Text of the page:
Employment and Earnings2020-08-10T20:16:48+00:00

Employment and Earnings

Whether paid or unpaid, women’s work is crucial for their families’ economic security and well-being. Greater gender equality in paid and unpaid work will reduce poverty and improve economic growth and prosperity; persistent inequity in employment and family work is costing all of us. Women are held back by the undervaluation of historically female work, workplaces designed as if workers had no family responsibilities, and a broken-down work-family infrastructure.

IWPR’s Employment and Earnings program highlights the extent of pay inequalities, and the role played by stark occupational segregation in perpetuating unequal pay. We conduct research and analysis on women’s labor force participation and employment trends; workforce development, non-traditional employment, and apprenticeships; the impact of sex discrimination and harassment on women’s career advancement and mobility; the gender pay gap and pay inequity across race and ethnicity; work-family policies and employer practices; the and the impact of automation and technological advances on women workers.

We work with policymakers, employers, advocates, and practitioners to identify promising practices and policy solutions.

Holding Up Half the Sky: Mothers as Workers, Primary Caregivers, & Breadwinners During COVID-19

The loss of jobs in sectors dominated by women will have a devastating impact of families, especially those headed by single mothers or where women are the primary or co-breadwinner. One in two of more than 30 million families in the U.S. with children under the age of 18 have a breadwinner mother, who contributes at least 40 percent of the earnings to the household.

The Gender Wage Gap: 2019 Earnings Differences by Race and Ethnicity

The gender wage gap in weekly earnings for full-time workers in the United States narrowed marginally between 2018 and 2019. In 2019, the ratio of women’s to men’s median weekly full-time earnings was 81.5 percent, leaving a wage gap of 18.5 percent.

Women’s Median Earnings as a Percent of Men’s, 1985-2018

Full-time, Year-Round Workers with Projections for Pay Equity, by Race/Ethnicity

The Future of Care Work: Improving the Quality of America’s Fastest-Growing Jobs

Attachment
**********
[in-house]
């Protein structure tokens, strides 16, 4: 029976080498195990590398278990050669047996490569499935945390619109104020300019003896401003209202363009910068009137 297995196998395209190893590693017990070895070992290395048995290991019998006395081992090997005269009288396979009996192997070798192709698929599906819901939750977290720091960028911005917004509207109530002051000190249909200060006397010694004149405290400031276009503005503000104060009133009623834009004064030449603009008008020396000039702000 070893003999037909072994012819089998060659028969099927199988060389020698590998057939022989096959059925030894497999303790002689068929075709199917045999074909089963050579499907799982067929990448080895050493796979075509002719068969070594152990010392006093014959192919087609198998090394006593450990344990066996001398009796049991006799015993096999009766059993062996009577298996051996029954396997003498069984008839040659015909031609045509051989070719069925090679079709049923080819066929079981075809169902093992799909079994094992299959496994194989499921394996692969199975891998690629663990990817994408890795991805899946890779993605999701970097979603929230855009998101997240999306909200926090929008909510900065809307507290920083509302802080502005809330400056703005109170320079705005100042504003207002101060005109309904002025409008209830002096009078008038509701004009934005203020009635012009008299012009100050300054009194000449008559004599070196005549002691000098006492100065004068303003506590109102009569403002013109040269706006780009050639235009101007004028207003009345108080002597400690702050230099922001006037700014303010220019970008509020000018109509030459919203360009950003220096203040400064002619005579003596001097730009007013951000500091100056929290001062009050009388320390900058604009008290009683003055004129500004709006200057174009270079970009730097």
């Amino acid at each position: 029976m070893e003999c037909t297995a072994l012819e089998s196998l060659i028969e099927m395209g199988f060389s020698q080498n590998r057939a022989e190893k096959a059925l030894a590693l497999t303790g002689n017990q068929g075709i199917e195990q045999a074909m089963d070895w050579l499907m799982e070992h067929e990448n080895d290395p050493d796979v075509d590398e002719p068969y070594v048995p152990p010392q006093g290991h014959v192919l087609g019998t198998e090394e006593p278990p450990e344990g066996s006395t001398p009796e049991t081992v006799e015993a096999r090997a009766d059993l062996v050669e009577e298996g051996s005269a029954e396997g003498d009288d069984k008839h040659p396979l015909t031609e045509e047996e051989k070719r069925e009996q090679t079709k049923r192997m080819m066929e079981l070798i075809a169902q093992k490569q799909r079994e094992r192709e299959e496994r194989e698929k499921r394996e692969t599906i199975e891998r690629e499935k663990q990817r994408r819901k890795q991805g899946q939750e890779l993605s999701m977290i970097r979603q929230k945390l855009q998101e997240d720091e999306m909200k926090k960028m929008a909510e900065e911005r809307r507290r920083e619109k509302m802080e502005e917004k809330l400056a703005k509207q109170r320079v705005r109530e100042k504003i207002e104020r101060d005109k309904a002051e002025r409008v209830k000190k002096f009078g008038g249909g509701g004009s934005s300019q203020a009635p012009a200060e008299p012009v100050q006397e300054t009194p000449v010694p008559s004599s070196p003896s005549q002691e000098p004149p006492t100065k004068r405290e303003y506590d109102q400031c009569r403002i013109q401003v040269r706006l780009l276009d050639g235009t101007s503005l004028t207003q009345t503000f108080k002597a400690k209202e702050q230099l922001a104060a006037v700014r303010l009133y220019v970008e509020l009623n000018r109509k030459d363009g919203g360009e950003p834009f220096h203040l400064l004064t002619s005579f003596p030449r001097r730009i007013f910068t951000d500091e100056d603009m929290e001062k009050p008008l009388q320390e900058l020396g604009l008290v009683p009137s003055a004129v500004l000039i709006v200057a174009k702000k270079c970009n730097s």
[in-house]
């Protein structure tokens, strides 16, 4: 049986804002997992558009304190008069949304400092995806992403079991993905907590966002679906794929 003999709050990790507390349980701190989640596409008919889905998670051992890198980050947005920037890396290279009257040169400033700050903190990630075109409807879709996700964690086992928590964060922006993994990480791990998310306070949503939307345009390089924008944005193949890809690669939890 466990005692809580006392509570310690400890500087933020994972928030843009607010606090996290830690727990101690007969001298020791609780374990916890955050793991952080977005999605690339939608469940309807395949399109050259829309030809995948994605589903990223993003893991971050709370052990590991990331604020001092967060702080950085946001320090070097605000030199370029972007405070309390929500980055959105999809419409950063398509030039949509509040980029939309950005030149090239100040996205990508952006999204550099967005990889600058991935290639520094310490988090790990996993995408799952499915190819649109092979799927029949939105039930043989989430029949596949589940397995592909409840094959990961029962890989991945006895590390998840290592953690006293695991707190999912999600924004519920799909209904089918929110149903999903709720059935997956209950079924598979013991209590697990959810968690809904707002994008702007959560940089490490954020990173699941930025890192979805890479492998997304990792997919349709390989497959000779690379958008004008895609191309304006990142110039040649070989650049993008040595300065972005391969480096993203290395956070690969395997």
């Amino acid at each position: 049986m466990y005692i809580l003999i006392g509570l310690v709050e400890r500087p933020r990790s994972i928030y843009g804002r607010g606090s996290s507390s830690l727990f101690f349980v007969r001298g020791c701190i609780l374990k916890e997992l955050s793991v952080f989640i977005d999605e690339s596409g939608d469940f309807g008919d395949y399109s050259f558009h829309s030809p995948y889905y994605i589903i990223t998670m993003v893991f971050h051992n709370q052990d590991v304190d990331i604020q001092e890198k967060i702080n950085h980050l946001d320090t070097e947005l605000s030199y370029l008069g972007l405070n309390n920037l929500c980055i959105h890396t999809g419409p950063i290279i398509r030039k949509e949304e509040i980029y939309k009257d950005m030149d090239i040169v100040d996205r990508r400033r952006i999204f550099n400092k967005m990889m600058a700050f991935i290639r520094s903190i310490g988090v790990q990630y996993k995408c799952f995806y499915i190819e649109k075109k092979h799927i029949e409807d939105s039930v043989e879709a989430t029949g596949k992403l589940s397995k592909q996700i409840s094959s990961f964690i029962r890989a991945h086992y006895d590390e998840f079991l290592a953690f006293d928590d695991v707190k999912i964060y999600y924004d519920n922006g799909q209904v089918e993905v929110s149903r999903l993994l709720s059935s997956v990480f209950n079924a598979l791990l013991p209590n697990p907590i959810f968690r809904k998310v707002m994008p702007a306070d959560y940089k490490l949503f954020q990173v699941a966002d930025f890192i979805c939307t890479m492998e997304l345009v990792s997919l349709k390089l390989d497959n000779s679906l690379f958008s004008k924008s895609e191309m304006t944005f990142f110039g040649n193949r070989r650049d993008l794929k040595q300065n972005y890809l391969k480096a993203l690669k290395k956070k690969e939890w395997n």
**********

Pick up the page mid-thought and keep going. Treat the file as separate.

Paid adult care work jobs are expected to increase substantially in the coming years, due to both an aging population and a comparatively low risk of automation for many of these jobs. These jobs, however, are among the lowest quality occupations in the U.S. labor market, with paid adult care workers facing low earnings, limited access to benefits, high rates of injury on the job, and scheduling unpredictability.

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Latinas Projected to Reach Equal Pay in 2220

Latinas have made important strides in education, business creation, and political engagement. In recent decades, they have significantly increased their high school graduation rate and representation in teaching, law, medicine, and management professions. Yet in 2019, the average Latina earned only 55.4 percent of White non-Latino men’s earnings.

By |October 22, 2020|

Women are Falling Further Behind Men in the Recovery and are 5.8 Million Jobs below pre-COVID Employment Levels, Compared with 5.0 million fewer Jobs for Men

New jobs figures from September show much less job growth than in the previous month, particularly for women, according to the U.S. Bureau for Labor Statistics latest Employment Situation release. Women’s official rates unemployment fell, while the number of women who are no longer actively looking for work increased.

By |October 6, 2020|

Women’s Median Earnings as a Percent of Men’s, 1985-2019 (Full-time, Year-Round Workers) with Projections for Pay Equity, by Race/Ethnicity

Notes: Estimates presented for All Women are based on the earnings ratio for full-time, year-round workers between all women and all men, while the estimates for White, Black, Asian, and Hispanic women are based on the earnings ratio for full-time, year-round workers of each [...]

By |September 28, 2020|

State-by-State Earnings for American Indian and Alaska Native Women: Wage Gaps Across the States

American Indian and Alaska Native (AIAN) women have made important advances socially, economically, and politically—they are starting their own businesses, getting elected to congress, and serving essential roles in their families and communities. Despite their efforts, they continue to face a range of obstacles to their and their family’s economic wellbeing and overall economic security.

By |September 28, 2020|

Same Gap, Different Year. The Gender Wage Gap: 2019 Earnings Differences by Gender, Race, and Ethnicity

The rate of progress toward closing the gender pay gap did not increase in 2019. If the pace of change in the annual earnings ratio continues at the same rate as it has since 1960, it will take another 39 years, until 2059, for men and women to reach parity.1 This projection for equal pay has remained unchanged for the past four years.

By |September 16, 2020|

Women’s Median Earnings as a Percent of Men’s Median Earnings, 1960-2019 (Full-time, Year-round Workers) with Projection for Pay Equity in 2059

Women’s Median Earnings as a Percent of Men’s Median Earnings, 1960-2019 (Full-time, Year-round Workers) with Projection for Pay Equity in 2059

By |September 15, 2020|